|Publications: Book Reviews
Review of Dreams and Drama: Psychoanalytic Criticism, Creativity, and the Artist
Title: Dreams and Drama: Psychoanalytic Criticism, Creativity, and the Artist
Author: Roland, Alan
Publisher: Wesleyan University Press, 2003
Reviewed By: Elaine Schwager, Fall 2003, pp. 53-55
In this groundbreaking book, Alan Roland’s stated purpose is to integrate psychoanalysis with art and the artist. The first part of the book illustrates the importance of delineating the unique psychological issues of the creative artist if they are to be helped by psychoanalysis. The second part reexamines the relationship of the dream to art and how psychoanalysis has defined primary and secondary process. Drawing on his own experience as an artist and his deep understanding of the artist from a clinical perspective, Roland sees art taking the paradoxes and poetic metaphors in dreams to a higher level, and he critiques the hierarchical organization of primary and secondary processes as well as current ideas about art in psychoanalytic theory. In the third part, Roland reviews the history of psychoanalytic criticism to show how it has fallen into the trap of reductionism and how awareness of this as well as deeper understanding of creativity and aesthetics can make it more useful tool in bringing psychoanalytic understanding to the dramatic arts. His scholarly knowledge of both literatures, as well as his experience as a visual artist, librettist, playwright, and a psychoanalyst with a multicultural perspective, brings a scope and complexity to these integrations uncommon in the psychoanalytic literature.
While many psychoanalysts, among them, Rank (1932), Kubie (1958) Milner (1969), Winnicott (1971), Schactel (1959), Rose (1980), have addressed the secondary place creativity has been placed in psychoanalytic theory, no one has systematically addressed the particular problems of the career artist. As Roland writes “to be an artist today involves far more than being creative and productive…To evolve an artistic career in today’s American society usually requires a degree of initiative, entrepreneurship, networking and social skills that is as, or more demanding, than any other career” (p. 14). Through expanding analytic theory and technique to address the issues of the career artist, Roland simultaneously gives finely tuned validity to the unique problems of the artist and to the analytic process as a means of helping the artist fulfill his vision.
Among the issues Roland addresses is how to deal psychoanalytically with problems related to artists’ parental and familial attitudes in conflict with their artistic aspirations, their need for selfobjects and supportive mirroring ones, differentiating from family’s or the culture’s ideas and attitudes towards art, problems of envy of other artists and towards other artists, and how success can arouse intense paranoid anxieties, resulting in attacking others and oneself.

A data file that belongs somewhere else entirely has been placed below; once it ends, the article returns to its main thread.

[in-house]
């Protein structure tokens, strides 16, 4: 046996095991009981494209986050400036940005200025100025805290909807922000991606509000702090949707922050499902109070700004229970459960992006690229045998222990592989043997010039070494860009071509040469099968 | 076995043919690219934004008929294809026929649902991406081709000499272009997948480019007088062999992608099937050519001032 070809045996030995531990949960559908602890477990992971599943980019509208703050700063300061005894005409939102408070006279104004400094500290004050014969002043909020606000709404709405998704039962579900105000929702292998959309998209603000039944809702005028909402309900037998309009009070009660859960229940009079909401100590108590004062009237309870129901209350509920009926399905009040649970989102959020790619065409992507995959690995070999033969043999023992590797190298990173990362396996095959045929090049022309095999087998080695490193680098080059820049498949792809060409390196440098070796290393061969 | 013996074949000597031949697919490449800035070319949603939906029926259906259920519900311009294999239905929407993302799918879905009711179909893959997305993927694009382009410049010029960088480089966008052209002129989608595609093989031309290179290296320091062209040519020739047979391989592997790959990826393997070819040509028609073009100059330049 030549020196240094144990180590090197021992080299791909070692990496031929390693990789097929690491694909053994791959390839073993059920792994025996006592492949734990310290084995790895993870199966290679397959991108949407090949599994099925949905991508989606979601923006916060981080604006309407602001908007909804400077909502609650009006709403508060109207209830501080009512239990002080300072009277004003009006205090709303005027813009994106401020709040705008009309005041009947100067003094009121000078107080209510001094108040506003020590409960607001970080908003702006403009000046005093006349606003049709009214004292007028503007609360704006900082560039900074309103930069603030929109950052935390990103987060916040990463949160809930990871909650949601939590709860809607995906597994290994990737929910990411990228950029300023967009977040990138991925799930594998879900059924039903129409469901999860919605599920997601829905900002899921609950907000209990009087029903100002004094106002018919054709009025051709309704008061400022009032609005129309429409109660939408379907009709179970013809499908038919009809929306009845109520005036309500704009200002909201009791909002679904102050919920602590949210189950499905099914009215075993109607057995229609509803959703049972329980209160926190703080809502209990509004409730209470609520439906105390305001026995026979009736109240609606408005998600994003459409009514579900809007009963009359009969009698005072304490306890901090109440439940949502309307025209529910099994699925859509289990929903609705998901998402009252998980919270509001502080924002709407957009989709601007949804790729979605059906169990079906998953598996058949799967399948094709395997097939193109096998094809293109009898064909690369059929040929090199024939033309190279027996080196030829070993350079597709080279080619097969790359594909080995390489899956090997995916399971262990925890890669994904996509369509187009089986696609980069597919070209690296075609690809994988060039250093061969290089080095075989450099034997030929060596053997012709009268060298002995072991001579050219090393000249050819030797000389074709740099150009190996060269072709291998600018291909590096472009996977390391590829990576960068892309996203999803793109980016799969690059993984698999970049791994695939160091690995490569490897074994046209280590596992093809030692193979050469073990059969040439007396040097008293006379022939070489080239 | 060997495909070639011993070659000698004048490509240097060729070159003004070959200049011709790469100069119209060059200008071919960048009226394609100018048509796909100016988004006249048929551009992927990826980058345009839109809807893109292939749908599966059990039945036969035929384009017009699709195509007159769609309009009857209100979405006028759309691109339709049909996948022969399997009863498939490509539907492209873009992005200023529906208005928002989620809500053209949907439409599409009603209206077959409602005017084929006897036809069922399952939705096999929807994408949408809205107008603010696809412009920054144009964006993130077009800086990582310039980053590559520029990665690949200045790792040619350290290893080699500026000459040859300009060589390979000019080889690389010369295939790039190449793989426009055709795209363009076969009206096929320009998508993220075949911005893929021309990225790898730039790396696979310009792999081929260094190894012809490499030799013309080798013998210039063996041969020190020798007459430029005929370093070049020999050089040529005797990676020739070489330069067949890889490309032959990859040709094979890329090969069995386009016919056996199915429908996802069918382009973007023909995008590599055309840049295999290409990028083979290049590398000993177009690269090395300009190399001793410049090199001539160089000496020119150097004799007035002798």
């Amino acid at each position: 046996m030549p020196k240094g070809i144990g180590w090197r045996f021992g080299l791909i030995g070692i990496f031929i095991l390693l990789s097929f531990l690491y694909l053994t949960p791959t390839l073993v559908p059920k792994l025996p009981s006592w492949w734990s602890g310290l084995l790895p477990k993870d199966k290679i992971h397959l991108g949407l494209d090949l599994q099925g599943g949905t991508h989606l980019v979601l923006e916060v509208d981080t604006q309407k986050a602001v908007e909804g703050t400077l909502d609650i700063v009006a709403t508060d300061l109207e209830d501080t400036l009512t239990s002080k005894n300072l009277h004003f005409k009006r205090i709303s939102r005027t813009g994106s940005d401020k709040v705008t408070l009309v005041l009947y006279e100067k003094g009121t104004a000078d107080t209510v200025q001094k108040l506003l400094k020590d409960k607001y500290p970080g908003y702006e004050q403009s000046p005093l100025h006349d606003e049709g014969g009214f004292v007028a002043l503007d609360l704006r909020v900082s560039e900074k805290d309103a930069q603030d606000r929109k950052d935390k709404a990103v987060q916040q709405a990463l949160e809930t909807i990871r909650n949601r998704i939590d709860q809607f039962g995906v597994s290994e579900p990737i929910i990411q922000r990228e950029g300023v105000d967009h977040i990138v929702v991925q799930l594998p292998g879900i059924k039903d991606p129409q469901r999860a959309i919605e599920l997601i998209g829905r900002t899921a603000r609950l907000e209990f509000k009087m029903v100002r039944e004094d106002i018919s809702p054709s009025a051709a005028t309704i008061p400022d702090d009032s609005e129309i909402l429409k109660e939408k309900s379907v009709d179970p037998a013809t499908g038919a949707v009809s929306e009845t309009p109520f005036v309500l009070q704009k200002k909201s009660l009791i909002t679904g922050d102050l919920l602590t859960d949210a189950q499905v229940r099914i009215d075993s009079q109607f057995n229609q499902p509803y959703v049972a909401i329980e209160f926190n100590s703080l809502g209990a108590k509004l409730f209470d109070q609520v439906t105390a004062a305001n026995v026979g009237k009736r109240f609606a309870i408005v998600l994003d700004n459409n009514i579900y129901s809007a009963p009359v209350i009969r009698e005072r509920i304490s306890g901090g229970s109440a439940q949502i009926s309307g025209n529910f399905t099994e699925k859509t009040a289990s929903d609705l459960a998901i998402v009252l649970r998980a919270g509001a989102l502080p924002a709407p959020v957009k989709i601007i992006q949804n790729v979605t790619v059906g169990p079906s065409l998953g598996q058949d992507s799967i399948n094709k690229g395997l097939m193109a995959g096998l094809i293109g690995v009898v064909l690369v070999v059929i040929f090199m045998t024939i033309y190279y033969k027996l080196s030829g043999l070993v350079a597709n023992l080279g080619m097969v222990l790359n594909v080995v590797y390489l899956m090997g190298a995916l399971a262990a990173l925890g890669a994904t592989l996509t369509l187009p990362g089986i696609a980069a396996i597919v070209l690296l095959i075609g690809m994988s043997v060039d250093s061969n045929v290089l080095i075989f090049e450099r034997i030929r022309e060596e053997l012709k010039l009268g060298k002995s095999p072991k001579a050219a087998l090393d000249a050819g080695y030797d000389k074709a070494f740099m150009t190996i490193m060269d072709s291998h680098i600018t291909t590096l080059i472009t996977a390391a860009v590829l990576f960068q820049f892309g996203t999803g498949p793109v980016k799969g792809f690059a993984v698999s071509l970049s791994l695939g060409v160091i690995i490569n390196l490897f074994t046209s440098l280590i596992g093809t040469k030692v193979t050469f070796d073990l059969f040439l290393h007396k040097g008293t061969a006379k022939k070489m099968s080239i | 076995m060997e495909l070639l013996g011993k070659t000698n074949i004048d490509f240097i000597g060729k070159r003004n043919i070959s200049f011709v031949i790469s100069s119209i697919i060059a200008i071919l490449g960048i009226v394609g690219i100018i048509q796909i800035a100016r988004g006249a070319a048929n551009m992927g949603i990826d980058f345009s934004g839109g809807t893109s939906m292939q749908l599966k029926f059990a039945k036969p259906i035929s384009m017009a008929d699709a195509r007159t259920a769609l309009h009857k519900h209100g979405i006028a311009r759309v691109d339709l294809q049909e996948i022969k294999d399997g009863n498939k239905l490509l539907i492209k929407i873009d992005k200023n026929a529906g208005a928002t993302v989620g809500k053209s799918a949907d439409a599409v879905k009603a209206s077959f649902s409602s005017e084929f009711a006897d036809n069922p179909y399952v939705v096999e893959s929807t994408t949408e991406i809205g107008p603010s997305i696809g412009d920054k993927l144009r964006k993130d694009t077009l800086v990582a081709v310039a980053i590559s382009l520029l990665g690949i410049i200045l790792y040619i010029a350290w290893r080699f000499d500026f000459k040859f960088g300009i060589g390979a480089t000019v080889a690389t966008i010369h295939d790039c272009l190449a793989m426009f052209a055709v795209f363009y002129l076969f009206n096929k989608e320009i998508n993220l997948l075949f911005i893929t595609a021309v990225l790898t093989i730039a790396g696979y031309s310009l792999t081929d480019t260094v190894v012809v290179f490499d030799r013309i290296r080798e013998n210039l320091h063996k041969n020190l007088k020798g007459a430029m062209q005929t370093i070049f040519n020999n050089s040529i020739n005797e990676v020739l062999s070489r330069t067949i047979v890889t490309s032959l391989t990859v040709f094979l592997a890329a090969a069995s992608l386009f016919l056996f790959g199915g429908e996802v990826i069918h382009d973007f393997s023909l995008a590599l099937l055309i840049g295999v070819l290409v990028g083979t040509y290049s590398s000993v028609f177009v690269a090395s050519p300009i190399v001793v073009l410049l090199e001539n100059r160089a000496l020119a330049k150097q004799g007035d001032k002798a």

In the example of “Hal,” a recognized filmmaker, Roland illustrates the difficult struggle involved when the artist finds himself in opposition to his own need to be a responsible family man as well as his family’s idea of who he should be. This can be a substantial obstacle in doing the aggressive networking, finding supportive others and pushing through to a successful career. This and other case material illustrate how essential it is for the analyst to understand the plight of the artist and the centrality of the creative unconscious to effectively facilitating development of the artistic self in a world where support and validation is not easily available to the artist’s plight.
Roland sees the development of internal, idealized figures as transformational objects to be critical in the artist’s development. The psychoanalyst might become the first internalized object to support the artist patient in forming the necessary mentor or fellow artist relationships essential to his career. He emphasizes that the selfobjects of the artist differ from the non-artist, in that they serve to enhance his self-esteem as an artist and recognize his talent. Roland brings out how painful it can be for the artist not to have significant others who are in tune with his artistic self and talents, particularly in a culture that tends to value utility.